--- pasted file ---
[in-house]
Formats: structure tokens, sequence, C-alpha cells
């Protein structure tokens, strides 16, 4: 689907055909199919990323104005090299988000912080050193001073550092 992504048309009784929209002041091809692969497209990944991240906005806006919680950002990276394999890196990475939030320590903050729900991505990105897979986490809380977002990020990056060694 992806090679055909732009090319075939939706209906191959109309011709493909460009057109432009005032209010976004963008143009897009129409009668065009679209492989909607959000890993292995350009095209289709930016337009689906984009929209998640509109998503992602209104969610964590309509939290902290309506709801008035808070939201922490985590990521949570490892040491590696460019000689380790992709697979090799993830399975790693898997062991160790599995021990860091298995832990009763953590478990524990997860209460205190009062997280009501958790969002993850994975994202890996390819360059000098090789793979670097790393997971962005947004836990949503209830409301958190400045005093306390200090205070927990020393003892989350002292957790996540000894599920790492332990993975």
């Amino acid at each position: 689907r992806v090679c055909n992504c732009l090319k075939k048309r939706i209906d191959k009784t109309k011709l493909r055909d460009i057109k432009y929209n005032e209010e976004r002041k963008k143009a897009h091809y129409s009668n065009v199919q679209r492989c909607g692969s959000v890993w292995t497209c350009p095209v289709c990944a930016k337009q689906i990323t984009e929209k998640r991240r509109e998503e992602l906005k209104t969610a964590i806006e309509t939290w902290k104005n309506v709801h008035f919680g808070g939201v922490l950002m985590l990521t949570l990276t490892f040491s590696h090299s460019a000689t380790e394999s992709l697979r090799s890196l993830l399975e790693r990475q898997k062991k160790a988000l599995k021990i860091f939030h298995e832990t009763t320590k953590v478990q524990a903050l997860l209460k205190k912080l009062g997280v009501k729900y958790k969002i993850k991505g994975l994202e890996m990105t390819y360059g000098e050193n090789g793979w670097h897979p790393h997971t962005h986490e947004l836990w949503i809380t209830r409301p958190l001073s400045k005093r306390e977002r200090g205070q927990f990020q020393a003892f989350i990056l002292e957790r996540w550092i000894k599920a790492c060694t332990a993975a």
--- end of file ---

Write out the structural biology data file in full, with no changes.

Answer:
[in-house]
Formats: structure tokens, sequence, C-alpha cells
């Protein structure tokens, strides 16, 4: 689907055909199919990323104005090299988000912080050193001073550092 992504048309009784929209002041091809692969497209990944991240906005806006919680950002990276394999890196990475939030320590903050729900991505990105897979986490809380977002990020990056060694 992806090679055909732009090319075939939706209906191959109309011709493909460009057109432009005032209010976004963008143009897009129409009668065009679209492989909607959000890993292995350009095209289709930016337009689906984009929209998640509109998503992602209104969610964590309509939290902290309506709801008035808070939201922490985590990521949570490892040491590696460019000689380790992709697979090799993830399975790693898997062991160790599995021990860091298995832990009763953590478990524990997860209460205190009062997280009501958790969002993850994975994202890996390819360059000098090789793979670097790393997971962005947004836990949503209830409301958190400045005093306390200090205070927990020393003892989350002292957790996540000894599920790492332990993975």
């Amino acid at each position: 689907r992806v090679c055909n992504c732009l090319k075939k048309r939706i209906d191959k009784t109309k011709l493909r055909d460009i057109k432009y929209n005032e209010e976004r002041k963008k143009a897009h091809y129409s009668n065009v199919q679209r492989c909607g692969s959000v890993w292995t497209c350009p095209v289709c990944a930016k337009q689906i990323t984009e929209k998640r991240r509109e998503e992602l906005k209104t969610a964590i806006e309509t939290w902290k104005n309506v709801h008035f919680g808070g939201v922490l950002m985590l990521t949570l990276t490892f040491s590696h090299s460019a000689t380790e394999s992709l697979r090799s890196l993830l399975e790693r990475q898997k062991k160790a988000l599995k021990i860091f939030h298995e832990t009763t320590k953590v478990q524990a903050l997860l209460k205190k912080l009062g997280v009501k729900y958790k969002i993850k991505g994975l994202e890996m990105t390819y360059g000098e050193n090789g793979w670097h897979p790393h997971t962005h986490e947004l836990w949503i809380t209830r409301p958190l001073s400045k005093r306390e977002r200090g205070q927990f990020q020393a003892f989350i990056l002292e957790r996540w550092i000894k599920a790492c060694t332990a993975a």